“The coming broadcast apocalypse”

Instead of packing for my Christmas holiday, I spent Friday morning in a Twitter discussion about the state of podcasting, interactive audio and the state of broadcasting with Rob BoleRekha MurthyAdam SchweigertJosh Stearns and Benjamen Walker, among others. I summarized our exchanges on Storify. A couple of concluding thoughts:

  • Anyone chatting about podcasting over Twitter is part of a weird, nerdy, nice of information consumers and technology users. We are the 1%, not the masses, and using our experiences and preferences as a basis for anticipating the desires and behaviors of the 99% is dangerous business. (Of the two dozen or so people I’ll be spending the holidays with this week, maybe two could tell you what podcasting is. One is my spouse, the other is an audio producer.
  • Apps killed the podcast star: Despite the above, I now spend a lot more time with mobile apps like TuneIn Radio and Rdio then I do with audio streams that I subscribe to over iTunes. Pandora has 100 million listeners. I don’t know how many people subscribe to podcasts, but I’m pretty sure it is nowhere near 9 figures.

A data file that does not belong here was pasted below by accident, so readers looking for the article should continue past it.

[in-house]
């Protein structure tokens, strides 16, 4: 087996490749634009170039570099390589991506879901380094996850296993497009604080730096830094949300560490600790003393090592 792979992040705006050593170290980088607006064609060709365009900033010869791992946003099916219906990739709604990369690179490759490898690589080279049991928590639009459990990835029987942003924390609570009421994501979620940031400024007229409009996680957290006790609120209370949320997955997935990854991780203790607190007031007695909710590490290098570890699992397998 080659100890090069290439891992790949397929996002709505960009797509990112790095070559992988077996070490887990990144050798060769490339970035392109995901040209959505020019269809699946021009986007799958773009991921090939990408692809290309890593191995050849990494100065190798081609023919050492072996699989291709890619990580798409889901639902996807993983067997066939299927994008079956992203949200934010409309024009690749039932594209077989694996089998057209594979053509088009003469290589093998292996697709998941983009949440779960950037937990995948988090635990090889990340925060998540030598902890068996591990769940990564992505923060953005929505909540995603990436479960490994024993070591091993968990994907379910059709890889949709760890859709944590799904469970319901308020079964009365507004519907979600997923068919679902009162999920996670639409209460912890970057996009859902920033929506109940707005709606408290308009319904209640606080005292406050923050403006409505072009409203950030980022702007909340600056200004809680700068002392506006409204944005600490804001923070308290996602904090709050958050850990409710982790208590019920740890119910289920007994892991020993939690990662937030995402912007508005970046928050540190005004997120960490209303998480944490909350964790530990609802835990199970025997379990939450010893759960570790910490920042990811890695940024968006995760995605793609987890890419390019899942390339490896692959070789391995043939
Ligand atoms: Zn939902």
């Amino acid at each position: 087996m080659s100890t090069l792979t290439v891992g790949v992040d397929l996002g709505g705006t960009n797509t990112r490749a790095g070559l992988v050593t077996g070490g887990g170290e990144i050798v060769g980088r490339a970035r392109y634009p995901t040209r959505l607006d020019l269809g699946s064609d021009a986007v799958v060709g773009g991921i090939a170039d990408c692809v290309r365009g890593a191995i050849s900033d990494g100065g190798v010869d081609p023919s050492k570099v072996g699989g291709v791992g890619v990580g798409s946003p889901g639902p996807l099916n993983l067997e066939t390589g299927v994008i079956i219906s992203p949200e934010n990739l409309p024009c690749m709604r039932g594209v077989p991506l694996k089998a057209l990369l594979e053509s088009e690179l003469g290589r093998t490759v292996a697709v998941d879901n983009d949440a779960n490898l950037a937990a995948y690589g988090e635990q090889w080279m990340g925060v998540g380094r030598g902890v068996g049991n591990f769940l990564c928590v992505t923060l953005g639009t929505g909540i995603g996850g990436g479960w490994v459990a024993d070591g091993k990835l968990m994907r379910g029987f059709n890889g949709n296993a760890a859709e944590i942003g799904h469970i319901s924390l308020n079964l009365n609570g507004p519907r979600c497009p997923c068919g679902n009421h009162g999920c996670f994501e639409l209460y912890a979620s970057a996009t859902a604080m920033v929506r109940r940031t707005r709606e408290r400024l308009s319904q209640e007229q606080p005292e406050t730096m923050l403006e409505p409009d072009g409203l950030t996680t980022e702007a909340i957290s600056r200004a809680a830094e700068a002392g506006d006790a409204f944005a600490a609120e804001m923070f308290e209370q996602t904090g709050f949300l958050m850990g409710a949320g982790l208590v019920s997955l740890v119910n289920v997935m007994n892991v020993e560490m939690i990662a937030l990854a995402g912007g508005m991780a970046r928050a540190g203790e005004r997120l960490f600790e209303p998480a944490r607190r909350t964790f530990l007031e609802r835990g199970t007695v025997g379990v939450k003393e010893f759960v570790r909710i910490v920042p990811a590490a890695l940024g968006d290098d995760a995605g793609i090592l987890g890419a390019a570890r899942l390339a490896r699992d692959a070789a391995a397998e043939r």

• Like its cousins from the 00s RSS and citizen journalism, podcasting never fulfilled its promise as a vibrant mass medium. Remember the Dawn and Drew Show? Podcasting today is, for most Americans, a link in the iTunes store. Podcasting has become so marginal that the Pew Internet & American Life Project has done no research on the medium since George W. Bush was president.
  • Technology has advanced since podcasting’s emergence in 2004-05. As one friend observed,
    “Podcasting was briefly a necessity when Video Was Hard. Youtube webcam videos ate podcasting.”
  • If you ever find yourself in one of a spontaneous group Twitter chats I suggest adopting a hashtag as soon as you see it gaining momentum. Such a marker would have made tracking and summarizing this conversation easier.

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